drummer5359 Gold Supporting Member

    Jan 10, 2011
    Pittsburgh PA USA
    Not bad advice.

    I was playing a lot of blues (which I like), but I felt like I wasn't learning any new techniques. Now I'm working on specific songs. I find that diferent songs may require a technique that I hadn't learned. So, I'll stop and learn that new technique in order to learn the song.

    It's helping me.
  5. josa115


    Nov 17, 2012
    I'll definitely try to do more songs I like... Does that mean bass tabs or just trying to do it by ear?
  6. Thumpy Fenda 5

    Thumpy Fenda 5 Supporting Member

    Mar 13, 2012
    Belleville, MI, USA
    Both actually help! I play mostly by ear, but have found tab to add in helping in my personal growth. i also agree with the other gentleman about technique. a lot of my favorite bass lines were those little extra things bassists do to "make" the note... :bassist:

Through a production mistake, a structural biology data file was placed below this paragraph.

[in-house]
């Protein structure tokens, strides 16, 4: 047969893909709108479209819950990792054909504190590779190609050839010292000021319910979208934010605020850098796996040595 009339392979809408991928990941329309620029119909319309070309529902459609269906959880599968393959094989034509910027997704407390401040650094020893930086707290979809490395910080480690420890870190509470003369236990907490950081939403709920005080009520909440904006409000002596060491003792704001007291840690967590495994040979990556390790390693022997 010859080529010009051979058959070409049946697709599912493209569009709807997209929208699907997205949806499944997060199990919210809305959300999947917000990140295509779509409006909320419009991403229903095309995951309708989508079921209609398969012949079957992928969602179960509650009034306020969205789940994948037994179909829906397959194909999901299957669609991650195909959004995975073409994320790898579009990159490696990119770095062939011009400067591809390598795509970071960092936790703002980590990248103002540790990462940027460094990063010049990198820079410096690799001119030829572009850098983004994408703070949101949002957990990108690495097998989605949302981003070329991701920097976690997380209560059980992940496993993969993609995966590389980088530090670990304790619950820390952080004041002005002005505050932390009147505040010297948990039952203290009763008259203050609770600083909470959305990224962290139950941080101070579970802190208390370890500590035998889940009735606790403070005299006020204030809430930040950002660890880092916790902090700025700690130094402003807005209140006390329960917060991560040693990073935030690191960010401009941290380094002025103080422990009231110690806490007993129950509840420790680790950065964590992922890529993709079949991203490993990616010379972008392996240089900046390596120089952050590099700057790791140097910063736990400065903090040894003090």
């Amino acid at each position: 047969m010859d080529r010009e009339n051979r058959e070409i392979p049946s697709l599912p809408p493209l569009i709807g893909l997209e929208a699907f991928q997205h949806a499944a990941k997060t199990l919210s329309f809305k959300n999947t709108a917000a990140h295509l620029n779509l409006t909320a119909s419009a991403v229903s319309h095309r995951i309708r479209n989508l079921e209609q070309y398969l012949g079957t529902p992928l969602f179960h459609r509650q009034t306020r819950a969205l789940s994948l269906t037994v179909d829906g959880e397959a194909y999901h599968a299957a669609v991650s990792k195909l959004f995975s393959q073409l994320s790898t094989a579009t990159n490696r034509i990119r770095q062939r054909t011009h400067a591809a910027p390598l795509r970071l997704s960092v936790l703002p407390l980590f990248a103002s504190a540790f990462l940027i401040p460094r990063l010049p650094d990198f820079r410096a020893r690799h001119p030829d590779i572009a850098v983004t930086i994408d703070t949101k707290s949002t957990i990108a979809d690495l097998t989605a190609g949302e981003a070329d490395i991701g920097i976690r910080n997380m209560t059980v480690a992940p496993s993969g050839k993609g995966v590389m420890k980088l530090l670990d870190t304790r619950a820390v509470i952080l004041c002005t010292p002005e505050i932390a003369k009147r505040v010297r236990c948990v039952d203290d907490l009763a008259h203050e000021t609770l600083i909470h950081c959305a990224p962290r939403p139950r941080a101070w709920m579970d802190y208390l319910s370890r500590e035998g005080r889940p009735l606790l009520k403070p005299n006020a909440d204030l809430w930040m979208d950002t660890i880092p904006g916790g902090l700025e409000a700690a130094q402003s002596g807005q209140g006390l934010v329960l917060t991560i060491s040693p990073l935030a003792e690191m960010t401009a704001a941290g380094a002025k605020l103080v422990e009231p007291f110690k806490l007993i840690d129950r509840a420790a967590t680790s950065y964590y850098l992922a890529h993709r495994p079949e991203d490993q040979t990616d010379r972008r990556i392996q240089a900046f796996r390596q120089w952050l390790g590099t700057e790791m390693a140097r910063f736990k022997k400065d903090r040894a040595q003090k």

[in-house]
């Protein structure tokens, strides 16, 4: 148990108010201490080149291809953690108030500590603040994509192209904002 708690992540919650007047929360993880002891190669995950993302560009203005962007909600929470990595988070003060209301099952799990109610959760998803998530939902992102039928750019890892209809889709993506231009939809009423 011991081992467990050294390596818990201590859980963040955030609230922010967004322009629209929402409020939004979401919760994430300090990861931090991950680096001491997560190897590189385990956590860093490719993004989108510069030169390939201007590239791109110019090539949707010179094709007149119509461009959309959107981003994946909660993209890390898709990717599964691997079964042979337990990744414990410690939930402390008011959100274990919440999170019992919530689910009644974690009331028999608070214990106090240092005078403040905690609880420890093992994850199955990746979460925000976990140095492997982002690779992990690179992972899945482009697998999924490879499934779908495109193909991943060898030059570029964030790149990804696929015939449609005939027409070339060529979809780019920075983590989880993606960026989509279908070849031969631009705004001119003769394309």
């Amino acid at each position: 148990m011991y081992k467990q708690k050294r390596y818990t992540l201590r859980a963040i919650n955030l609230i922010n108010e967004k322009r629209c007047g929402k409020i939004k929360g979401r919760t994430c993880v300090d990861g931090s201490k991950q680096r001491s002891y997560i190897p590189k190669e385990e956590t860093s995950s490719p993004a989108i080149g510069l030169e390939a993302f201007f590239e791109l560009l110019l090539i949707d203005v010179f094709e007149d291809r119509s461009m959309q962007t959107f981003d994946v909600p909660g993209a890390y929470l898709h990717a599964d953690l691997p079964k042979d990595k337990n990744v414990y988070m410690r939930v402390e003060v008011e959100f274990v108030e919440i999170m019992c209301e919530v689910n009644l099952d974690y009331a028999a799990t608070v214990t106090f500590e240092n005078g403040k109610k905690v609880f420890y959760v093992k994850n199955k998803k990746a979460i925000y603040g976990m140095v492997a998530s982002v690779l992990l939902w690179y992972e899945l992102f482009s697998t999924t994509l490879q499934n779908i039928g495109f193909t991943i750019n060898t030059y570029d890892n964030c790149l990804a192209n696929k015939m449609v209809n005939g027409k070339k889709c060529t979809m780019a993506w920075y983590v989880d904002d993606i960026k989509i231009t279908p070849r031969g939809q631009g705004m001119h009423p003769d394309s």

7. SoloC


    Oct 23, 2012

    I have this game for the PC; the DLC is included. Overall it's a good way to practice to songs, and learn all the techniques. Many of the techniques also have games for you play along with too. For instance, the sliding technique has a invaders type game where you slide to the fret the invader is coming down. As you move forward in the game the invaders speed up. There are also a lot of finger exercises available. If you feel the songs are too hard, you can lower the difficulty to help you get started.
  8. Cnote2


    Nov 8, 2012
    Try TMBG (teach me bass guitar)
  9. VerryBerry

    VerryBerry Supporting Member

    Mar 4, 2012
    Alberta, Canada
    TMBG by Roy Vogt is excellent! I've personally got Rocksmith on my wishlist too, just for fun.

    I don't know what your budget is - Rocksmith for PC, Playstation 3 or XBox is around $80; TMBG when I got it was just under $190.

    Rocksmith approaches learning to play bass or guitar more from a gaming perspective. From videos I've watched, some found it kind of addictive, which for learning an instrument, can be a good thing.